Sacred Flower & Thyme Herbally Dyed Bedding
These sheets are dyed with a range of herbs used in traditional Indian medicine system known as Ayurveda.
The herbs have been selected for their general beneficial properties that are good for skin, body and soul and are used traditionally for respiratory complaints.
Thyme - Thyme is an herb with culinary, medicinal and ornamental uses. The flowers, leaves, and oil of thyme have been used to treat bedwetting, diarrhea, stomach ache, arthritis, colic, sore throat, cough, including whooping cough, bronchitis
Oregano - two of the most important components of oregano are rosmarinic acid and thymol, both of which are powerful antioxidant compounds that have been closely linked to reducing oxidative stress in the body.
Neem - since its use in ayurvedic healing dates back some 5000 years. Described by some as a panacea, neem is an evergreen tree found growing throughout the Indian subcontinent, Pakistan, Nepal, Iran, and in the tropics. Every part of this tree has medicinal value and all parts of this tree can be used, from the sap, twigs, flowers, and bark to the seeds, gum, fruit, and roots. So many uses in herbal medicine! Neem is used to combat tiredness, cough, fever, loss of appetite, and worm infestations.
Vetiver - Vetiver is famous all over the Indian Subcontinent. People may not understand it since many of them are unfamiliar with this name. Instead, it is popularly known “Khus” or “Khus-Khus” and it is extensively used in perfumes, food and beverage industries.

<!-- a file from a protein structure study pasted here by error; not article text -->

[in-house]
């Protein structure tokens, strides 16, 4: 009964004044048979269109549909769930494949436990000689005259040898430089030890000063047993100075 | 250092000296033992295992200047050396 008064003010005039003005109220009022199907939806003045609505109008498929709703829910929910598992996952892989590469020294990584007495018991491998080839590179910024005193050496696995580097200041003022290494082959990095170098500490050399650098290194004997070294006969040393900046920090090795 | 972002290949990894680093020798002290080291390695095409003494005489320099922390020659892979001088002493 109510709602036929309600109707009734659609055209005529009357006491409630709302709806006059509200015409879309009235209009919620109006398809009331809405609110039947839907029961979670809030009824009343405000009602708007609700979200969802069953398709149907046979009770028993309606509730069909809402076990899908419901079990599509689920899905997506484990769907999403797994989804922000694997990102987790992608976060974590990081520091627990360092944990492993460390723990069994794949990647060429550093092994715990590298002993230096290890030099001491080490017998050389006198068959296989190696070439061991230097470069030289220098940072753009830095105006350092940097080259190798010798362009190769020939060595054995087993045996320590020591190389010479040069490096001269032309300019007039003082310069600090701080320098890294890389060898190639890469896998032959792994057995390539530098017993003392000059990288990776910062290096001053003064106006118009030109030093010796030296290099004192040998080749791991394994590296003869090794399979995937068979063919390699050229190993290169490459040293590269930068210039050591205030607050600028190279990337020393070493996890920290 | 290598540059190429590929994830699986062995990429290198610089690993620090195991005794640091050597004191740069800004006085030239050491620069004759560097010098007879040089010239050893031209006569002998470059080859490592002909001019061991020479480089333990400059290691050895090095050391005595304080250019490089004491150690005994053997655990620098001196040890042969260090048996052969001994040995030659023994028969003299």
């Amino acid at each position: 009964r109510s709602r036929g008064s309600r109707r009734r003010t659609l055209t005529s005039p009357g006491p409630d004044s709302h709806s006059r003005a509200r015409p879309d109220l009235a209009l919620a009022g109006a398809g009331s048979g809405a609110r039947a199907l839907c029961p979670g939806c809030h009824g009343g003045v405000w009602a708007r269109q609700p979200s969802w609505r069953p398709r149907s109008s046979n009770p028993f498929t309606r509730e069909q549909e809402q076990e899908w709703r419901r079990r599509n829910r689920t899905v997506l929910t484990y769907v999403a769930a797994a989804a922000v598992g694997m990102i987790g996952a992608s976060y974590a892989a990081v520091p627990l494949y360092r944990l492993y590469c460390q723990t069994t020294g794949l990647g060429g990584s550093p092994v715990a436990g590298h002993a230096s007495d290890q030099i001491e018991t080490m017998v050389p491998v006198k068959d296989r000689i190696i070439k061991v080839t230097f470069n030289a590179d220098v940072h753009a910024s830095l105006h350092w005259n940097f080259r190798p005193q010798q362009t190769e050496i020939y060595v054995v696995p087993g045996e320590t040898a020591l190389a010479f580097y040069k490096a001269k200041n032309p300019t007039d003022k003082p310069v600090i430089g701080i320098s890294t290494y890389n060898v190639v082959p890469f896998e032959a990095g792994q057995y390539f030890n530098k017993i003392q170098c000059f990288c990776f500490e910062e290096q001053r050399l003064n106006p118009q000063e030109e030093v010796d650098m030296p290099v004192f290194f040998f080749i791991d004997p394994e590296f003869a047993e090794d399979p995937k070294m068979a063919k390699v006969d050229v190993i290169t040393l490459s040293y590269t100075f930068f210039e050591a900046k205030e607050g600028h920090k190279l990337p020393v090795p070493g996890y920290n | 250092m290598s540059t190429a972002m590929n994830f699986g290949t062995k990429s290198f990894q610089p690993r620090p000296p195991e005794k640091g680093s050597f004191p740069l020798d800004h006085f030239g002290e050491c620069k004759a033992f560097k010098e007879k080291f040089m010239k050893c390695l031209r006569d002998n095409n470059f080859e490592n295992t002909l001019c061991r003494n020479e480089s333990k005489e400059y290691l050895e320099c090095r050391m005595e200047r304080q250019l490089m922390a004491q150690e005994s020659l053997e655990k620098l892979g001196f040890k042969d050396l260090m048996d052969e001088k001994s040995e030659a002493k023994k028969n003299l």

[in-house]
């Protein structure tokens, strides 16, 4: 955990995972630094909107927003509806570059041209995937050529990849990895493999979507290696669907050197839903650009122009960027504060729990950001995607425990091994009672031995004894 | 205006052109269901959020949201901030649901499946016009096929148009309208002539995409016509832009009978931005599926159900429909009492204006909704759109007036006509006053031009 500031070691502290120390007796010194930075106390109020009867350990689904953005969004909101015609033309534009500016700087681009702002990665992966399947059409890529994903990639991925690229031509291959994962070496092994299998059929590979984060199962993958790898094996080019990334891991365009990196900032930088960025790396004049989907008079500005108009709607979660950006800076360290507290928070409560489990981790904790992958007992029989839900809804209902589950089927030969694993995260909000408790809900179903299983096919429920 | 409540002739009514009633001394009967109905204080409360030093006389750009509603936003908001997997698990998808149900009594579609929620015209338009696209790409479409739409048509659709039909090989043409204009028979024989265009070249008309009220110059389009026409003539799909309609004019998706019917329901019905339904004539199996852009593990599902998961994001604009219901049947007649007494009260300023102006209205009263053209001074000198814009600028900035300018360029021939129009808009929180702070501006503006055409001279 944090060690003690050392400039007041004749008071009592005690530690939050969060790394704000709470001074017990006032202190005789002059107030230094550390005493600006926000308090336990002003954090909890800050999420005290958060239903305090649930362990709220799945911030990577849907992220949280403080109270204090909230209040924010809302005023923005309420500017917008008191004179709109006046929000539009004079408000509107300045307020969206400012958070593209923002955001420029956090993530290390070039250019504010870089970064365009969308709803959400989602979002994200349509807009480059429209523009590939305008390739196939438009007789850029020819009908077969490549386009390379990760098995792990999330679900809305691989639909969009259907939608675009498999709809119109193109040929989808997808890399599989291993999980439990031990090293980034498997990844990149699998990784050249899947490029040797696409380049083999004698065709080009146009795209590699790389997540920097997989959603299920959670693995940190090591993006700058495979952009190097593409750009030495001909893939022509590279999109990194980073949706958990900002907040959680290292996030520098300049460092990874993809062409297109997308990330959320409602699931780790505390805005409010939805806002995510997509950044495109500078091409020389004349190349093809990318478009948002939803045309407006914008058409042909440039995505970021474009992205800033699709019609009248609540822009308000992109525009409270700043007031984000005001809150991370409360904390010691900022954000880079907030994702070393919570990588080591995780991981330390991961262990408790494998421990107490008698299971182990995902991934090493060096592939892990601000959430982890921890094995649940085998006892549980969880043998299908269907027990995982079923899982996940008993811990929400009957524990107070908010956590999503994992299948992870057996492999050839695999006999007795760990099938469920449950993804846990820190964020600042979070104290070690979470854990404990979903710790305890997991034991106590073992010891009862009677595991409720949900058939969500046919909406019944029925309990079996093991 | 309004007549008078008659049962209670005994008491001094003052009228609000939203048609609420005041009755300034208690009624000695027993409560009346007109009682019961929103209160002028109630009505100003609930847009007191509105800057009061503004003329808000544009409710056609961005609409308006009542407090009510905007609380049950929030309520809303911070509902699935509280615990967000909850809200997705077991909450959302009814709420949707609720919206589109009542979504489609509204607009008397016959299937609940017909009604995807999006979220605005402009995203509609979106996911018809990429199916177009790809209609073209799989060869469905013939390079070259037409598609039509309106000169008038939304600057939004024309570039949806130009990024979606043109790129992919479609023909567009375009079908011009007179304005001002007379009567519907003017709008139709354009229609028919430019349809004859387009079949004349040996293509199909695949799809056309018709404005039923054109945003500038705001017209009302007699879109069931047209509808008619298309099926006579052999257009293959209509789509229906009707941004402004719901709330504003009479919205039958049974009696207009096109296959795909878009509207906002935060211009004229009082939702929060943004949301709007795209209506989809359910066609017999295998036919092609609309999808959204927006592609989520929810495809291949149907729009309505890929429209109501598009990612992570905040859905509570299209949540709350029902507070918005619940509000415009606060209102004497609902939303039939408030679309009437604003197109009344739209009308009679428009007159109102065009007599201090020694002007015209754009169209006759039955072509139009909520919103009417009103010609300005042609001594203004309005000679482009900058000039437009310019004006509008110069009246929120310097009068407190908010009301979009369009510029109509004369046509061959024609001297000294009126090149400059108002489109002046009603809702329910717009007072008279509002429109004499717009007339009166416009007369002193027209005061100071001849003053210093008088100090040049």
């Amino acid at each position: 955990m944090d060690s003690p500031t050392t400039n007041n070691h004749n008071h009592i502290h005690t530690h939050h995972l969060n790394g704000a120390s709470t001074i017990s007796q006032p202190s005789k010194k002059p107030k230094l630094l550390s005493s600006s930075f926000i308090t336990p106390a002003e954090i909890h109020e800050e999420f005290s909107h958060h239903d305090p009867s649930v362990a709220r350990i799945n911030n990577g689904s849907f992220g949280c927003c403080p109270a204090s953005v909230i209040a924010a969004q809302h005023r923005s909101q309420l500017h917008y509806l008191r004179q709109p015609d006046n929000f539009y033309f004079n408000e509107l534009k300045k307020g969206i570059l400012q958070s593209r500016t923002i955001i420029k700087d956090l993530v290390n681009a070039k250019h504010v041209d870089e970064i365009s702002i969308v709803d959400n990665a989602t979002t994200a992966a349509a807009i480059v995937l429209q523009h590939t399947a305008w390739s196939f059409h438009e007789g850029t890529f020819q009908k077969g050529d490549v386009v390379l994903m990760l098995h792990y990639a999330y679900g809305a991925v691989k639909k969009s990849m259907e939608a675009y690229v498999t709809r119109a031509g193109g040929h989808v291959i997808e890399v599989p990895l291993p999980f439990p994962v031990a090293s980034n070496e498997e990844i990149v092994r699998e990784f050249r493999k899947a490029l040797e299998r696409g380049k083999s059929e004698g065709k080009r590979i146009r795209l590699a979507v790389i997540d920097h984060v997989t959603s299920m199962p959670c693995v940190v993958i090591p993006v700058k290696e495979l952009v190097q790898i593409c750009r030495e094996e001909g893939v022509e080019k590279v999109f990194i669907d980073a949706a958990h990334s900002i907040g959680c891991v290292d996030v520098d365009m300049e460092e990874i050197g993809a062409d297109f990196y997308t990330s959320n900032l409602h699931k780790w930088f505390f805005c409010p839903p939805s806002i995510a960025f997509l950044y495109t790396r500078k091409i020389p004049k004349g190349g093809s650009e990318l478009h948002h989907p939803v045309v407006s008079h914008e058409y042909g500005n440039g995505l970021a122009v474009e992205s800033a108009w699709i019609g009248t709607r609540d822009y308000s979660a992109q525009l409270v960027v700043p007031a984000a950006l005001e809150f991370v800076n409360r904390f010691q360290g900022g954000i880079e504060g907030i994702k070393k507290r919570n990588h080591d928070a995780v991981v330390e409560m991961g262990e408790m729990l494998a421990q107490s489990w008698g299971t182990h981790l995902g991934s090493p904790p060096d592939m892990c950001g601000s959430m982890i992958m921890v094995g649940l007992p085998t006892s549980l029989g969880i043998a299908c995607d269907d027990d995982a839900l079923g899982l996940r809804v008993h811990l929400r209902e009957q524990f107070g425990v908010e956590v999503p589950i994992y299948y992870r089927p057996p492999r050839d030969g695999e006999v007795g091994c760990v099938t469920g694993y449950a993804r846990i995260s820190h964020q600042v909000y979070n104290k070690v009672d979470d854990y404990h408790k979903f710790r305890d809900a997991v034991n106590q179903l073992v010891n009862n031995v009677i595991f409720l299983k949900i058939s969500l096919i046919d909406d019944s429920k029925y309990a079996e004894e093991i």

The botanical name of vetiver is Vetiveria Zizanoides or Andropogon Muricatus. This grass has a very pleasant, mild, earthy, and musky smell which has a cooling effect on the body and the mind. The dried grass and its roots are used to thatch the side panels of the water based room and window coolers since it cools and adds fragrance to the moist air.
It is also used to thatch roofs of earthen houses and mattresses. It is also used as curtains on the doors and windows, which, apart from cooling and scenting the rooms, keeps insects away. That is why its demand rises excessively during the summer, particularly in humid regions like India and neighboring countries.
Turmeric - is a wonderful herb with a range of actions: alterative, analgesic, antibacterial, anti-inflammatory, anti-tumor, anti-allergic, antioxidant, antiseptic, antispasmodic, appetizer, astringent, cardiovascular, carminative, cholagogue, digestive, diuretic, stimulant, and vulnerary. Among other things it is used for epilepsy and bleeding disorders, skin diseases, to purify the body-mind, and to help the lungs expel Kapha.
Tulsi - has been used for thousands of years in Ayurveda for its diverse healing properties. It is mentioned in the Charaka Samhita, an ancient Ayurvedic text. Tulsi is considered to be an adaptogen, balancing different processes in the body, and helpful for adapting to stress. Marked by its strong aroma and astringent taste, it is regarded in Ayurveda as a kind of "elixir of life" and believed to promote longevity.
Cultivation of tulsi plants has both spiritual and practical significance that connects the grower to the creative powers of nature, and organic cultivation offers solutions for food security, rural poverty, hunger, environmental degradation and climate change. The use of tulsi in daily rituals is a testament to Ayurvedic wisdom and provides an example of ancient knowledge offering solutions to modern problems.
Wool plant or Cheroola – the dried flowers are named as Boor or Boikallan and sold. It is one of the prominent ten sacred flowers of Kerala, named Dasapushpam. It protects both the skin and the body from pathogens.